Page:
Citing “toxic mountains,” conservation groups file notice of intent to sue EPA

By Johnathan Hettinger

US regulators are failing to address toxic “open-air dumps” that in some cases tower many hundreds of feet tall and hundreds of acres wide, according to a group of conservation and public health advocates who have filed a notice of intent to sue the government to force protective action.

The advocacy groups represent people in multiple states who live near the manmade dumps that store massive amounts of a radioactive substance called phosphogypsum, which is generated in the process of creating phosphoric acid for fertilizer. Phosphogypsum and its leachate can contain several hazardous substances, including arsenic, lead, cadmium, and chromium. These substances are considered carcinogenic and known to induce damage to multiple organs, even at lower levels of exposure, according to the National Institutes of Health.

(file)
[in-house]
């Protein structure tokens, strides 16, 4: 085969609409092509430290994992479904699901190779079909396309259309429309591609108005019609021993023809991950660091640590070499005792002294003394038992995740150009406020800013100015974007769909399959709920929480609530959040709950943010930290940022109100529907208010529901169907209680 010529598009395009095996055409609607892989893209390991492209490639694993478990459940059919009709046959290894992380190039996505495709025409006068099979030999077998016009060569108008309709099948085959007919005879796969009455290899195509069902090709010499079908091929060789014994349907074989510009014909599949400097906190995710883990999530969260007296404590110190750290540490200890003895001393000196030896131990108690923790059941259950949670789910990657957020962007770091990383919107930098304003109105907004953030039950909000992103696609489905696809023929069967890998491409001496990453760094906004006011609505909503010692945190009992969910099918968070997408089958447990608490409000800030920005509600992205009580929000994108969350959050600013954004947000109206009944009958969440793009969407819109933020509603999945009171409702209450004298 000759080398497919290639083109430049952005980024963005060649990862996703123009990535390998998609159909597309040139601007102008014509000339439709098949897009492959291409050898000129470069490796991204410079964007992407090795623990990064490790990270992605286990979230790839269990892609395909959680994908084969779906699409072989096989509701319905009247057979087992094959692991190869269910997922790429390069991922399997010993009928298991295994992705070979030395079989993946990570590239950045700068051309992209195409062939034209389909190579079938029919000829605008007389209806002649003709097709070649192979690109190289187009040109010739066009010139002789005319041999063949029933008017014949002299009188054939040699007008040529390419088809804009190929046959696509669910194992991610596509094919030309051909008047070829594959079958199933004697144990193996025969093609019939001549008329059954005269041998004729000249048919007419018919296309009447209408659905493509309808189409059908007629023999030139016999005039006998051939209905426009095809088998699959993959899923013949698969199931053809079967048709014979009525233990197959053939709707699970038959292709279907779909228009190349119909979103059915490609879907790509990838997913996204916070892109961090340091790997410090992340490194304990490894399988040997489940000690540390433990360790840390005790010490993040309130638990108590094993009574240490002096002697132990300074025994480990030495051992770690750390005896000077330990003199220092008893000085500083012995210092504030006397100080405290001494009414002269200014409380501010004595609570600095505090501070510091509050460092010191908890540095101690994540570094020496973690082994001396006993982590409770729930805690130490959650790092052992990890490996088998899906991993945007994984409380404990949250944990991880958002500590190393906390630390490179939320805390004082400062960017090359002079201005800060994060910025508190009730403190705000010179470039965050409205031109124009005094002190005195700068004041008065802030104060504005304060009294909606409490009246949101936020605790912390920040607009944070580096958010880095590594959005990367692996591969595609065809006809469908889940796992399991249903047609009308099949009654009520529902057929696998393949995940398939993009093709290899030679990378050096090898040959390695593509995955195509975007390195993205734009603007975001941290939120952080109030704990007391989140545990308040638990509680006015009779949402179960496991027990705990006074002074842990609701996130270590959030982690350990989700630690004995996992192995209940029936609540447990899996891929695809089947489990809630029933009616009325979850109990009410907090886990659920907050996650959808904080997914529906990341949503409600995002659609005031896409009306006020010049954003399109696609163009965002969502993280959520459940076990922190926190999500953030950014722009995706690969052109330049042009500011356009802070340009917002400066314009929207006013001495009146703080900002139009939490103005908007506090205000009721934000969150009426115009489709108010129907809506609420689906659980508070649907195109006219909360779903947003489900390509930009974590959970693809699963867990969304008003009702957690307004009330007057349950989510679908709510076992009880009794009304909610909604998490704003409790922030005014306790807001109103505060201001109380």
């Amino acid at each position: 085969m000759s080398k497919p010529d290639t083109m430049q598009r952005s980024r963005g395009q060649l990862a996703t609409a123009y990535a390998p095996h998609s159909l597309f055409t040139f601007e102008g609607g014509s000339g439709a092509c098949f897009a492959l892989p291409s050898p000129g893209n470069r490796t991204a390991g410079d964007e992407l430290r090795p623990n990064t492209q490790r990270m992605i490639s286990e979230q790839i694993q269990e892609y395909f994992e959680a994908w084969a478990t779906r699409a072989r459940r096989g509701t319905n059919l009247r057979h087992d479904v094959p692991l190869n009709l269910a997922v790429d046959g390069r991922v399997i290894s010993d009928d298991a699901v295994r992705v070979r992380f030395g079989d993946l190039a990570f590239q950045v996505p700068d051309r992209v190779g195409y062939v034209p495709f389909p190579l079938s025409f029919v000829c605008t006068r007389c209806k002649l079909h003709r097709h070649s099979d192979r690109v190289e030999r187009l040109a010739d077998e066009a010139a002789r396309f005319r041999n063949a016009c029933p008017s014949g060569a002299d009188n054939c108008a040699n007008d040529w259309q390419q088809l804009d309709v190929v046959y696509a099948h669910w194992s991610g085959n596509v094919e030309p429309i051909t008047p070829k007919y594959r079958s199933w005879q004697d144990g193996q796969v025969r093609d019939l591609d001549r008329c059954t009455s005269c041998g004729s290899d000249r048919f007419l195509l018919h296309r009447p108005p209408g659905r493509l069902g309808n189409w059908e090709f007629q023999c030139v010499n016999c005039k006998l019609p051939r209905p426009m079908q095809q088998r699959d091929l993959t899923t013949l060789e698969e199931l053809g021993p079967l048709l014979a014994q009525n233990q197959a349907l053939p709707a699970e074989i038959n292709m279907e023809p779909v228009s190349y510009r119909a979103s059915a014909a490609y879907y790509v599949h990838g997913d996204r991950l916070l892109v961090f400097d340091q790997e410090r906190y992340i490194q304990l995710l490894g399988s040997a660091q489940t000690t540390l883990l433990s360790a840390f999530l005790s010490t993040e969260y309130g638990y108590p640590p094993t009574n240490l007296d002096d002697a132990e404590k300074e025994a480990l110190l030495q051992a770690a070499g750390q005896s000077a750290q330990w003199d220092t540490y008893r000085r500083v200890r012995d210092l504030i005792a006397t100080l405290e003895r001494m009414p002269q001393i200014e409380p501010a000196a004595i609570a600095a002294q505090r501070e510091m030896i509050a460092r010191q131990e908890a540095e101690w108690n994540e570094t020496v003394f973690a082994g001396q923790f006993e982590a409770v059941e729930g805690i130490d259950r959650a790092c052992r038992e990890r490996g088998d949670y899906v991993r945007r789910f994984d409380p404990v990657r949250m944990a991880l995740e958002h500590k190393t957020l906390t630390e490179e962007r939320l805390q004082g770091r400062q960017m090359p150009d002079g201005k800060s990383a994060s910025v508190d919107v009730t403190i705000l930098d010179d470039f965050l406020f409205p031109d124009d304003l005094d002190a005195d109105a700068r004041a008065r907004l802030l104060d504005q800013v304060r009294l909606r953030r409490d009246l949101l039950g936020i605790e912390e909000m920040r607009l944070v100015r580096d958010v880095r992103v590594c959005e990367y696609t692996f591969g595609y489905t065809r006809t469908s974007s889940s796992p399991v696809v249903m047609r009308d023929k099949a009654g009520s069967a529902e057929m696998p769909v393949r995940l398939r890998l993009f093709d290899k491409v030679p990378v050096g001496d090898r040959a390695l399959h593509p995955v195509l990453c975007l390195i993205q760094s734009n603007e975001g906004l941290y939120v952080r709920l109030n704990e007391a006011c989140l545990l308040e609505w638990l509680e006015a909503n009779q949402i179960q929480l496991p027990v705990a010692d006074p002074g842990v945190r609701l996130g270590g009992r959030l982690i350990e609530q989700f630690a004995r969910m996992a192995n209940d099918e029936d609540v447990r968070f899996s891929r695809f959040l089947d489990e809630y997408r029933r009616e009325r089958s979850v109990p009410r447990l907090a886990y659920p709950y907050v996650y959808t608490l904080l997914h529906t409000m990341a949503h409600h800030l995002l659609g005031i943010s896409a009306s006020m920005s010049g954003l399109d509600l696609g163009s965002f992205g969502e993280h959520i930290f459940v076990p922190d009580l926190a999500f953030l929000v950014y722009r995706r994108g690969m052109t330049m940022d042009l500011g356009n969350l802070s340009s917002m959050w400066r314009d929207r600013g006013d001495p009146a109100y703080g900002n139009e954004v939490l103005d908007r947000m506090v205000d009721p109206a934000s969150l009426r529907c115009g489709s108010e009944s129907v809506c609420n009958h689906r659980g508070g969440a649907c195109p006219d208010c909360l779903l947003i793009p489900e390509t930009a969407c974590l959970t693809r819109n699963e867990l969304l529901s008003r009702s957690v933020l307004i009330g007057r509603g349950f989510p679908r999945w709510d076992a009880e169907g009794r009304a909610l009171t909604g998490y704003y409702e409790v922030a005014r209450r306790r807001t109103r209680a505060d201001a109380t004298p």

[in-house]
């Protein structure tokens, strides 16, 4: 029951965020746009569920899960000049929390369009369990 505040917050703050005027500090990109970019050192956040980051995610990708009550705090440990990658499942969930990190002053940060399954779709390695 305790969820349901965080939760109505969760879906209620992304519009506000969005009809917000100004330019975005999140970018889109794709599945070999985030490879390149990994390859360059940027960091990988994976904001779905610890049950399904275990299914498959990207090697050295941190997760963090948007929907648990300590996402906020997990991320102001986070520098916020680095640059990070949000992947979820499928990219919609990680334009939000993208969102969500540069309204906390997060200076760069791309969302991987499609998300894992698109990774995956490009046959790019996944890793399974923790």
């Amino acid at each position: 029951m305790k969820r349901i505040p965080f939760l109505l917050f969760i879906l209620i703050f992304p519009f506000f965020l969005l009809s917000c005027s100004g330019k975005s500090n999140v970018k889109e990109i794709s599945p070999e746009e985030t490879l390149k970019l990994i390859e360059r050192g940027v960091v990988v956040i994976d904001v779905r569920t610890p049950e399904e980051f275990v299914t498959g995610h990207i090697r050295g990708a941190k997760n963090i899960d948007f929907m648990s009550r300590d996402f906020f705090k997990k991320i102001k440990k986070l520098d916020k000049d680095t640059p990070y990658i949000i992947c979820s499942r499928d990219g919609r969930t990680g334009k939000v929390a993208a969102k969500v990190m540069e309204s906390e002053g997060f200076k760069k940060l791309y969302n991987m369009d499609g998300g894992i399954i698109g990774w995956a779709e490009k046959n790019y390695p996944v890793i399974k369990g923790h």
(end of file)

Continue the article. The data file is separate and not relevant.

Communities in Florida, Texas, Louisiana and other states are at risk from these dumps, according to the groups. There are four “Superfund” abandoned hazardous waste sites in Idaho, Illinois and Mississippi, where phosphate plants once operated.

The fertilizer industry creates 46 million tons of phosphogypsum each year, more than the amount of regulated hazardous waste produced in all other industries combined, according to the notice of intent to sue. In Florida, alone, there are more than one billion tons of phosphogypsum stored across 25 stacks, the groups say.

“The waste is not just toxic, it’s not just carcinogenic. It’s radioactive,” said Jaclyn Lopez, director of the Jacobs Public Interest Law Clinic for Democracy and the Environment at Stetson University, who is providing legal representation to the groups. Lopez recently authored a legal review finding that these plants are largely concentrated in low-wealth and minority communities across the United States.

“This has the potential to impact truly millions of people,” Lopez said.